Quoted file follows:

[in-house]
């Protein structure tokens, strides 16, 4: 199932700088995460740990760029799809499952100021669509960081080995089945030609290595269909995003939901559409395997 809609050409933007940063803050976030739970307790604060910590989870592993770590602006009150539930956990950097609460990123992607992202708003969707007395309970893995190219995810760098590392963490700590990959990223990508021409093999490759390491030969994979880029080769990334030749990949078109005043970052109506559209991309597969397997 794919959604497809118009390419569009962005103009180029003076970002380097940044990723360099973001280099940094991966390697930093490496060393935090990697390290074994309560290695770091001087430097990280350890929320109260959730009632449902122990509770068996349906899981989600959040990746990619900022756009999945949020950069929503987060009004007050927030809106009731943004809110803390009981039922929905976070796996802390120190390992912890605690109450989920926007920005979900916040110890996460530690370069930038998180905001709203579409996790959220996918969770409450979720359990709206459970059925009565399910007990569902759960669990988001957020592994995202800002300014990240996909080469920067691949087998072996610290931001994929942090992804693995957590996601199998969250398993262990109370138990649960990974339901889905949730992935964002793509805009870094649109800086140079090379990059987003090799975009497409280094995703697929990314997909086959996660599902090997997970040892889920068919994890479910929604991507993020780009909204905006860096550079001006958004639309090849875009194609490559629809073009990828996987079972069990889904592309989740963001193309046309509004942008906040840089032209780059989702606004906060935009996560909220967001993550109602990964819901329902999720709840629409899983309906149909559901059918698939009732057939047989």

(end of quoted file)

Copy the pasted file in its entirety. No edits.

[in-house]
């Protein structure tokens, strides 16, 4: 199932700088995460740990760029799809499952100021669509960081080995089945030609290595269909995003939901559409395997 809609050409933007940063803050976030739970307790604060910590989870592993770590602006009150539930956990950097609460990123992607992202708003969707007395309970893995190219995810760098590392963490700590990959990223990508021409093999490759390491030969994979880029080769990334030749990949078109005043970052109506559209991309597969397997 794919959604497809118009390419569009962005103009180029003076970002380097940044990723360099973001280099940094991966390697930093490496060393935090990697390290074994309560290695770091001087430097990280350890929320109260959730009632449902122990509770068996349906899981989600959040990746990619900022756009999945949020950069929503987060009004007050927030809106009731943004809110803390009981039922929905976070796996802390120190390992912890605690109450989920926007920005979900916040110890996460530690370069930038998180905001709203579409996790959220996918969770409450979720359990709206459970059925009565399910007990569902759960669990988001957020592994995202800002300014990240996909080469920067691949087998072996610290931001994929942090992804693995957590996601199998969250398993262990109370138990649960990974339901889905949730992935964002793509805009870094649109800086140079090379990059987003090799975009497409280094995703697929990314997909086959996660599902090997997970040892889920068919994890479910929604991507993020780009909204905006860096550079001006958004639309090849875009194609490559629809073009990828996987079972069990889904592309989740963001193309046309509004942008906040840089032209780059989702606004906060935009996560909220967001993550109602990964819901329902999720709840629409899983309906149909559901059918698939009732057939047989």